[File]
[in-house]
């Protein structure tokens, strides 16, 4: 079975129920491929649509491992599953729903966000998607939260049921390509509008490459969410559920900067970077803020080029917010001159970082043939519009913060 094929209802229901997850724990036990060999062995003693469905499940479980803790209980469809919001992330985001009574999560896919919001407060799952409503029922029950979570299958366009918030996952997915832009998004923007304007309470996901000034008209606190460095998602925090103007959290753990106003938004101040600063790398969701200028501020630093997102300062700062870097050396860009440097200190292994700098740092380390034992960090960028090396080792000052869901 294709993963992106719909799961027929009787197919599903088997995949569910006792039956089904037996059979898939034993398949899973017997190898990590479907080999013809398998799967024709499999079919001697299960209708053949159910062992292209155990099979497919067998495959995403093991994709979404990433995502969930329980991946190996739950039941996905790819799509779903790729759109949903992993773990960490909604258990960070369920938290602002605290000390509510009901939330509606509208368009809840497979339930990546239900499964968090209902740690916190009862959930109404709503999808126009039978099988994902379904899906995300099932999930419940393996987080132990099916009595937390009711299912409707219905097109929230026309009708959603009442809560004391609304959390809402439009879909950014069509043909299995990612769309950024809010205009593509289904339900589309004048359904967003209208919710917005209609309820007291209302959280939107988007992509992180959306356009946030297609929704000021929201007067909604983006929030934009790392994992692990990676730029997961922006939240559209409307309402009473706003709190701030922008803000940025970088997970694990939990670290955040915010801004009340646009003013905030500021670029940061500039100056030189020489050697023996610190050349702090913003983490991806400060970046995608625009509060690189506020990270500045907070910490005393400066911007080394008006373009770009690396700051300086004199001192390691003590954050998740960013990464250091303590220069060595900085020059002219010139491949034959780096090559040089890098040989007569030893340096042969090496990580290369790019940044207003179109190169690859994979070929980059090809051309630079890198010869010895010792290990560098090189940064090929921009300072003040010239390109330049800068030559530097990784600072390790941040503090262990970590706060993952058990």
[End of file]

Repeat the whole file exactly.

[in-house]
């Protein structure tokens, strides 16, 4: 079975129920491929649509491992599953729903966000998607939260049921390509509008490459969410559920900067970077803020080029917010001159970082043939519009913060 094929209802229901997850724990036990060999062995003693469905499940479980803790209980469809919001992330985001009574999560896919919001407060799952409503029922029950979570299958366009918030996952997915832009998004923007304007309470996901000034008209606190460095998602925090103007959290753990106003938004101040600063790398969701200028501020630093997102300062700062870097050396860009440097200190292994700098740092380390034992960090960028090396080792000052869901 294709993963992106719909799961027929009787197919599903088997995949569910006792039956089904037996059979898939034993398949899973017997190898990590479907080999013809398998799967024709499999079919001697299960209708053949159910062992292209155990099979497919067998495959995403093991994709979404990433995502969930329980991946190996739950039941996905790819799509779903790729759109949903992993773990960490909604258990960070369920938290602002605290000390509510009901939330509606509208368009809840497979339930990546239900499964968090209902740690916190009862959930109404709503999808126009039978099988994902379904899906995300099932999930419940393996987080132990099916009595937390009711299912409707219905097109929230026309009708959603009442809560004391609304959390809402439009879909950014069509043909299995990612769309950024809010205009593509289904339900589309004048359904967003209208919710917005209609309820007291209302959280939107988007992509992180959306356009946030297609929704000021929201007067909604983006929030934009790392994992692990990676730029997961922006939240559209409307309402009473706003709190701030922008803000940025970088997970694990939990670290955040915010801004009340646009003013905030500021670029940061500039100056030189020489050697023996610190050349702090913003983490991806400060970046995608625009509060690189506020990270500045907070910490005393400066911007080394008006373009770009690396700051300086004199001192390691003590954050998740960013990464250091303590220069060595900085020059002219010139491949034959780096090559040089890098040989007569030893340096042969090496990580290369790019940044207003179109190169690859994979070929980059090809051309630079890198010869010895010792290990560098090189940064090929921009300072003040010239390109330049800068030559530097990784600072390790941040503090262990970590706060993952058990």